More exciting is how Oplev could potentially channel some of that eerie, austere atmosphere of the 2009 hit film into this one, Dead Man Down, helped by one of cinema’s ever-brooding bad boys Colin Farrell who mirrors his turn in London Boulevard as self-reflective, man of few words, ex-con Mitchel, trying not to fall for the girl.
This time Farrell plays Hungarian Victor, a hired gun with an axe to grind much closer to home than his crime boss (played less than convincingly by Terrence Howard) would like or suspect. His chosen profession is sussed out by his disfigured but pretty neighbour, former beautician Beatrice (Rapace) who not only finds him strangely alluring but also wants revenge on the drunkard who caused her injuries. She propositions Victor, threatening to expose his seedy ways, unless he does her deadly deed. Victor starts losing control over his own personal objective, as well as his feelings.
Dead Man Down might be a revenge movie on the surface, but it’s a modern-day, edgy love story at heart that must overcome the most difficult of beginnings and the worse odds of success. The onscreen dynamic between Farrell and Rapace is highly believable, an engaging oxymoron in a sense: dangerously innocent as it tentatively progresses in a somewhat sweet fashion, partly due to Isabelle Huppert as Beatrice’s quirky French mother. It’s this core, fledgling relationship that gives the thriller its substance and soul, allowing you to forgive the uneven (and in parts, woodenly acted) opener, and really settle down to see where things lead.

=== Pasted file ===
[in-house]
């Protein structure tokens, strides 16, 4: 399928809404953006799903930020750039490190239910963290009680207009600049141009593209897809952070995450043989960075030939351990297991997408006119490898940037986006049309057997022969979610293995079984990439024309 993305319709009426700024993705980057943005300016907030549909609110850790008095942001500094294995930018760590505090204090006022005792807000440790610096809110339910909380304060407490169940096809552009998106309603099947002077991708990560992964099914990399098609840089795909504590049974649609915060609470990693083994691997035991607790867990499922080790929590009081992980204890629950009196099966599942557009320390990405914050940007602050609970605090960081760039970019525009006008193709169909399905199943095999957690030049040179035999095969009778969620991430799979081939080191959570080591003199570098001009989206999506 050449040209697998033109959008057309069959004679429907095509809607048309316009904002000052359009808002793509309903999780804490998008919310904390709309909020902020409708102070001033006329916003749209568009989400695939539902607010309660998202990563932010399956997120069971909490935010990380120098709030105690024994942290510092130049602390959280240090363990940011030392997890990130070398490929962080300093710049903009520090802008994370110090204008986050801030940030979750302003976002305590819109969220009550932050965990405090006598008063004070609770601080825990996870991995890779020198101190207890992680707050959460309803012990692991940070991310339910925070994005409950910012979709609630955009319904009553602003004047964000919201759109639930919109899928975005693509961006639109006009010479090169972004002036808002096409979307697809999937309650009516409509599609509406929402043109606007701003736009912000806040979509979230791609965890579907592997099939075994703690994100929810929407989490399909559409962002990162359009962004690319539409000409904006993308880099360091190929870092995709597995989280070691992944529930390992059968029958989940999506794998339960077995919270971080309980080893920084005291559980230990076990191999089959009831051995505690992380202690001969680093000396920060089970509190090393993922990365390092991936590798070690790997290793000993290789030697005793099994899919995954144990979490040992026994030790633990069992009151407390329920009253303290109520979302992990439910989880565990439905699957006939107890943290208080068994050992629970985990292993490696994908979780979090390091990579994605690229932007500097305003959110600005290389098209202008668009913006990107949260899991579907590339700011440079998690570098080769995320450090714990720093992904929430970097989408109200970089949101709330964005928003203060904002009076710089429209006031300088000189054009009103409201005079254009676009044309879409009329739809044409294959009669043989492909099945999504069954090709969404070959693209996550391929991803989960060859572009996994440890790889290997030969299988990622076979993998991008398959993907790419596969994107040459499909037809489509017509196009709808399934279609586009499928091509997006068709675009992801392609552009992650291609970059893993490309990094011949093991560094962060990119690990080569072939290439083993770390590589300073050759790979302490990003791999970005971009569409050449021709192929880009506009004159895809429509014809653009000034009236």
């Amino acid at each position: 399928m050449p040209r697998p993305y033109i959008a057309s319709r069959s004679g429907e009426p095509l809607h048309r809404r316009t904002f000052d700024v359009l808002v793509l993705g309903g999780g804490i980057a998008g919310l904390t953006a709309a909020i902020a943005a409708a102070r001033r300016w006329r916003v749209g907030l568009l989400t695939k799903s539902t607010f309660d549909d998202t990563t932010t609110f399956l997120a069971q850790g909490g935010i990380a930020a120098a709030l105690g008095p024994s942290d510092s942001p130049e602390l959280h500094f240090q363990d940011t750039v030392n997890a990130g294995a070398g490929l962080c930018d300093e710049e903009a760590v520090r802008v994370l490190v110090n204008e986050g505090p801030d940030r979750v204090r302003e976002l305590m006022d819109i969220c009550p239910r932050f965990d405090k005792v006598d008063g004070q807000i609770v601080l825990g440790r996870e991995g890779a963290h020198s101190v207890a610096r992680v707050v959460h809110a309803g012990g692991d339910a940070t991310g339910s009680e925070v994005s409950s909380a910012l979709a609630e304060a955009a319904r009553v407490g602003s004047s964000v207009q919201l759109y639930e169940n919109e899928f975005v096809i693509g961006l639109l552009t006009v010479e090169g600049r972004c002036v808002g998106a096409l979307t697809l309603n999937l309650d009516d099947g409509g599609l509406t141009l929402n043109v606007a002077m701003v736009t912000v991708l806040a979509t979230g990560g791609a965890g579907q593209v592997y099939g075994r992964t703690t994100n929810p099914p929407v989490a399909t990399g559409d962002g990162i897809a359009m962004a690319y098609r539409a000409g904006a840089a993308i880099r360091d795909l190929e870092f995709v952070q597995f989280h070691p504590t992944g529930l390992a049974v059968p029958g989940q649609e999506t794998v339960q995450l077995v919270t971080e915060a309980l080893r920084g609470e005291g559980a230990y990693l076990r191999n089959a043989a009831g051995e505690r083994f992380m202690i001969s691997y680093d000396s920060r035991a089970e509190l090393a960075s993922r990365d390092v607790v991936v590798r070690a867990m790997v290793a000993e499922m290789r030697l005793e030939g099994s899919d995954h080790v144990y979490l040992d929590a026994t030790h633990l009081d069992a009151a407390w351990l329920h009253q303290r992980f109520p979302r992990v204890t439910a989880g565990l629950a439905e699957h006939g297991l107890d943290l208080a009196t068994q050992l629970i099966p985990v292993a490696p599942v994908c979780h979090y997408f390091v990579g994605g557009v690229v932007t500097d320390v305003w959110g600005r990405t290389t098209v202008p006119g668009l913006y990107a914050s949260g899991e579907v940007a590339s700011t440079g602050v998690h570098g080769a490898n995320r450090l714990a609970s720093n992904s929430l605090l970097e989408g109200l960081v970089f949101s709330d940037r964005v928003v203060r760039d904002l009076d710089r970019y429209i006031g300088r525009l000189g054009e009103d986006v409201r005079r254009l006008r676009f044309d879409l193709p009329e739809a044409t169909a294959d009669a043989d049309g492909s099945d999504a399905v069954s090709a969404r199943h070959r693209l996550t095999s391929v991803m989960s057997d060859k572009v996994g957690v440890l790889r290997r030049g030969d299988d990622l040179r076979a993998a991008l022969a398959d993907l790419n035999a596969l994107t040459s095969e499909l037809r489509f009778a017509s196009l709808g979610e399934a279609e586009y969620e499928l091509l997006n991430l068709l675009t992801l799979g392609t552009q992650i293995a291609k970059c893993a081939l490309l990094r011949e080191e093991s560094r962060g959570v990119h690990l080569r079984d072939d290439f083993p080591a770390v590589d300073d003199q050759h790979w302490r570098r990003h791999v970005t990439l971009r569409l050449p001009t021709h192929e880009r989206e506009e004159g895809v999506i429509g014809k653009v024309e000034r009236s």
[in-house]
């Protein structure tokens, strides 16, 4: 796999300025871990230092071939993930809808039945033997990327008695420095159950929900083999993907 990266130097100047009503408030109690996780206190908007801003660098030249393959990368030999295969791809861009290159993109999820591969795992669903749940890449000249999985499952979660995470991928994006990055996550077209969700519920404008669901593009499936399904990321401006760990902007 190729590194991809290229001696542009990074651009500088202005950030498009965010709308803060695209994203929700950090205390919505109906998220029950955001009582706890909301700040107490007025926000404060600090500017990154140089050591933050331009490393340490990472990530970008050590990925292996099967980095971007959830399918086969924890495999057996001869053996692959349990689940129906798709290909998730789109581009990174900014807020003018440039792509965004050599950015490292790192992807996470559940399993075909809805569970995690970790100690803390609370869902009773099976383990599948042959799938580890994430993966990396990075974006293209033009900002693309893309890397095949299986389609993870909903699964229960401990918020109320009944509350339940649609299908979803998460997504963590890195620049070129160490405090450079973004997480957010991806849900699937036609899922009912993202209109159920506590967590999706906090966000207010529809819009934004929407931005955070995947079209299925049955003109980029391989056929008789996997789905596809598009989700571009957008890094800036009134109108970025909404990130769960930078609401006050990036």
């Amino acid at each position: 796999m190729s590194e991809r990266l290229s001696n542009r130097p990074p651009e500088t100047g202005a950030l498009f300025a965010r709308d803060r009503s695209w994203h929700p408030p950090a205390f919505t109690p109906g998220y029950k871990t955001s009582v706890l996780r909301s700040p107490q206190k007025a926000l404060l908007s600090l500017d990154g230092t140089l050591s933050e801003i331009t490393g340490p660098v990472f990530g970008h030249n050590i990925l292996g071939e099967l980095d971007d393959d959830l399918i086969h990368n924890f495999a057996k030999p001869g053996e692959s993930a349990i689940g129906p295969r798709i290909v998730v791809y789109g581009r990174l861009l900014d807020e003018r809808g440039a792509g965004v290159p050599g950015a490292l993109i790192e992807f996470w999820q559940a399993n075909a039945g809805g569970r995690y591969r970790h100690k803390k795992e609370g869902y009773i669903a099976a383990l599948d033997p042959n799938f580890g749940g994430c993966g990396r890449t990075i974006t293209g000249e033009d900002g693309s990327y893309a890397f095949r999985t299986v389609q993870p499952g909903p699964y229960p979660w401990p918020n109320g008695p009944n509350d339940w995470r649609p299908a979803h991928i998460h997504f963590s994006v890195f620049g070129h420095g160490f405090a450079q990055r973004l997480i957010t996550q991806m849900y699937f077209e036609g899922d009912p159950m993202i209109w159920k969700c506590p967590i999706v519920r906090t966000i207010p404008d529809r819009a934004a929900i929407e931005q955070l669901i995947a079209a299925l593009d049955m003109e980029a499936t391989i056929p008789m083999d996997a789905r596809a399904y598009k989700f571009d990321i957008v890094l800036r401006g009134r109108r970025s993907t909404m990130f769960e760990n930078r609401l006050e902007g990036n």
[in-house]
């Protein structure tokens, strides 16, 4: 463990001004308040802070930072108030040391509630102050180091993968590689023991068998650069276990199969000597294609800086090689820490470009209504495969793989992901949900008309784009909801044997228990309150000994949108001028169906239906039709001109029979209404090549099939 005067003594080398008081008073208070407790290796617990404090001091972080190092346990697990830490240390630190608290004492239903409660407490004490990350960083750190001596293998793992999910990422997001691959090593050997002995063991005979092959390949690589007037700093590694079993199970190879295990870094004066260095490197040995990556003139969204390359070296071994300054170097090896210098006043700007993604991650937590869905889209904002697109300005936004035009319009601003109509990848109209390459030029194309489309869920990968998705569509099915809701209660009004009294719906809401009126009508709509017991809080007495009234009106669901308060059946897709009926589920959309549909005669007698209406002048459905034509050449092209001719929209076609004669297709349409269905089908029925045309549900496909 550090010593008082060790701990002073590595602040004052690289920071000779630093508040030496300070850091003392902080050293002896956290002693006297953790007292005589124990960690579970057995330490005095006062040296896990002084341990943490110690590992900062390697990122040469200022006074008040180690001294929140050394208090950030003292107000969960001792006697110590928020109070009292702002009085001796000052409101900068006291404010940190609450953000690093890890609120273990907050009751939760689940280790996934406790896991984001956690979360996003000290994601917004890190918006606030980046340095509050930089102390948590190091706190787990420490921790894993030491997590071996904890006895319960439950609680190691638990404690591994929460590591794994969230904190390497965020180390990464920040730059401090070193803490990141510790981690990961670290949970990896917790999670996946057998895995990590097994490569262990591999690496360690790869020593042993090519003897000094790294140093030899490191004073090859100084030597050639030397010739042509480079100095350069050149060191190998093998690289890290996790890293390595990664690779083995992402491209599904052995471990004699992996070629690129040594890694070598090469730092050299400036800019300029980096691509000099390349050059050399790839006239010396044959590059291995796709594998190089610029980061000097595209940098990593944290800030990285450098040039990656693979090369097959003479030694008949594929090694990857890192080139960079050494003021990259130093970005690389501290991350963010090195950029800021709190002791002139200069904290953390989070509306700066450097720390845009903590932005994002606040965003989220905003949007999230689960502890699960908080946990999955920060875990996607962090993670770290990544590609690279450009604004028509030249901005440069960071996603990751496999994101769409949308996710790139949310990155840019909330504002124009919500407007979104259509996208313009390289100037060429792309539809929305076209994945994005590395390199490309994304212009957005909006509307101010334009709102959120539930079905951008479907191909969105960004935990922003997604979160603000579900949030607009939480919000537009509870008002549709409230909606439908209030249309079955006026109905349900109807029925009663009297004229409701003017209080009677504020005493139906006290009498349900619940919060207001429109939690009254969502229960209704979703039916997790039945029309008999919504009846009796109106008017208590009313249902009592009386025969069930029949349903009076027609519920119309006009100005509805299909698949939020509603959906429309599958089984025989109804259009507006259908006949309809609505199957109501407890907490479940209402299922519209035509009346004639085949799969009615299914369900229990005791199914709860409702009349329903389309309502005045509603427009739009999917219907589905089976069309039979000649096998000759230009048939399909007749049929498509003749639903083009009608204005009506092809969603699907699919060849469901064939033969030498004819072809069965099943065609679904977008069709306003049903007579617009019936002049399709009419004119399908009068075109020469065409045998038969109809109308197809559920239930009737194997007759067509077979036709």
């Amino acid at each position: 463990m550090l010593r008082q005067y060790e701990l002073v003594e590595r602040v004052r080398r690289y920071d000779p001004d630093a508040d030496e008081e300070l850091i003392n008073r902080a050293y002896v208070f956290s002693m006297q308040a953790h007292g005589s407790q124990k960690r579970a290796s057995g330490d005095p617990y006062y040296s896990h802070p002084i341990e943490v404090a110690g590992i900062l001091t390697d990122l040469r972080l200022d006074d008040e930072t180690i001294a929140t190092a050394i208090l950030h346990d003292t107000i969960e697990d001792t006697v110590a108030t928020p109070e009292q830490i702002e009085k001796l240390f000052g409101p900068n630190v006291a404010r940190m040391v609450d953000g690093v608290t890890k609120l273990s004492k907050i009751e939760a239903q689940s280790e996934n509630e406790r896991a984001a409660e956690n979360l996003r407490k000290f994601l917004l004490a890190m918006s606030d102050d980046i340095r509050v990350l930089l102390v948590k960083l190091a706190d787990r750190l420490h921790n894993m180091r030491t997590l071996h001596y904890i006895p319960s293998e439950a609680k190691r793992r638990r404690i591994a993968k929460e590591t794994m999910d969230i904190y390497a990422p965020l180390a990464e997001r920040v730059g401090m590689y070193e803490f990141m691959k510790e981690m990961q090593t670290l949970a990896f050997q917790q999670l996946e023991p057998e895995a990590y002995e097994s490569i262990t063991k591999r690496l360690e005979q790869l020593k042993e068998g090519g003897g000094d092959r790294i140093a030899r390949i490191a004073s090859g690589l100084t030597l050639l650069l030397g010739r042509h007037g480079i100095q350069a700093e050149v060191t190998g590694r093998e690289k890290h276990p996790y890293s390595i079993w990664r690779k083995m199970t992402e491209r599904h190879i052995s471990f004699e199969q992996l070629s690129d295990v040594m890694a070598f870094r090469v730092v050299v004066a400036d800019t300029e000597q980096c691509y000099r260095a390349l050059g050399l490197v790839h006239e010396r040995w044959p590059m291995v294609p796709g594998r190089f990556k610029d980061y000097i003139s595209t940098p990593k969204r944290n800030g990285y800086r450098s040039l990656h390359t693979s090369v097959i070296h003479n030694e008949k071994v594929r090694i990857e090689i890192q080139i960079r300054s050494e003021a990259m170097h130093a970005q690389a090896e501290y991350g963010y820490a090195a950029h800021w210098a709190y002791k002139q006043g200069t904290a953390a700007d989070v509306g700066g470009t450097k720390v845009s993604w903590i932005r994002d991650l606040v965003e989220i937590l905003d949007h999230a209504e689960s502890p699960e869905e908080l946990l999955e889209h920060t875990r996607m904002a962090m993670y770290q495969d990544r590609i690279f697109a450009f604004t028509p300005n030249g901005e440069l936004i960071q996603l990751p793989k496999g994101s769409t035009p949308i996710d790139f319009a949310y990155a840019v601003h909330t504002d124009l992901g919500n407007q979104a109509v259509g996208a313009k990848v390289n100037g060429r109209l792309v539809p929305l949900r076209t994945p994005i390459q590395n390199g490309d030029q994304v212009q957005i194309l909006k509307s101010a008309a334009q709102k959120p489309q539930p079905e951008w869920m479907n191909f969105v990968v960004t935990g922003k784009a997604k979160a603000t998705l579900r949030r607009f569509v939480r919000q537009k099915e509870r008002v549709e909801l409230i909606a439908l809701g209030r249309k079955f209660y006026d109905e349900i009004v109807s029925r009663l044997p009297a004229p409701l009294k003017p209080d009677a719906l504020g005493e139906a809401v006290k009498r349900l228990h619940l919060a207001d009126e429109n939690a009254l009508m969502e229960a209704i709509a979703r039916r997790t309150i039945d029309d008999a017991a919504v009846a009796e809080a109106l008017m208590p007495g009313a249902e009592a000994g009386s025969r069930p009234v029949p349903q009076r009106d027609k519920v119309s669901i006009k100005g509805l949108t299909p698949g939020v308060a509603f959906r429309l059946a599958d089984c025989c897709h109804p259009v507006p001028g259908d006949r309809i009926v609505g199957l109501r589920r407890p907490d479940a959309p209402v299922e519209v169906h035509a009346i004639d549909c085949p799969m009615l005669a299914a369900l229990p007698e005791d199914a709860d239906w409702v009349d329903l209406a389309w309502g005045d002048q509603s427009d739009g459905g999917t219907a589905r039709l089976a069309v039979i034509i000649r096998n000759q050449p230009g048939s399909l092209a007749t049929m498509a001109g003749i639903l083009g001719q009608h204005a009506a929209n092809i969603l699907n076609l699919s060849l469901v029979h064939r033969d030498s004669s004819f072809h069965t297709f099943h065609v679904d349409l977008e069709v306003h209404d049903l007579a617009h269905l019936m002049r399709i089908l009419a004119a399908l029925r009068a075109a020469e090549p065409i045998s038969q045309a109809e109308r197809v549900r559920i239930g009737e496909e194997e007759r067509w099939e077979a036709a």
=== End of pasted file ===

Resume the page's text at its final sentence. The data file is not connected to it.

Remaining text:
Both actors manipulate their characters’ personas well, keeping them intriguing and unwittingly mysterious. Like Lisbeth Salander, Beatrice is emotionally scarred but far from a victim. This defiant survival attitude that Rapace embraces effortlessly combines sumptuously with Farrell’s natural despondency to make for a hypnotic watch. The plot’s catalyst is not necessarily Victor’s apparent exposure at any moment, thanks to the beady eye of fellow hit man Darcy (amicably portrayed Dominic Cooper), but Beatrice’s passive aggressive nature as she lures Victor out of the darkness he inhabits.
The climatic ending that brings the house down is pretty spectacular – as collateral damage and body count go. Though nothing new, it’s beautifully realised and shot. Short of changing the pace of the introspective affair, this finale may jar a little, but it’s perhaps a visual consequence of Victor’s pent up frustrations – like the storm following the calm. When the despicable truth behind Victor’s grievance is revealed it naturally requires a bloody revenge of grandeur, especially to prevent history repeating itself and allow old wounds to heal. Oplev merely delivers what is a must with some panache.
Dead Man Down allows Oplev to comfortably make his English-language debut doing what he has done best before: serving up sweet revenge, but never forgetting to explore the emotion behind the reaction as the primary goal. In turn, this makes for a more satisfying watch than your average, bloody revenge thriller and widens the usual box office appeal of such a genre with the prospect of a forbidden love affair at the helm.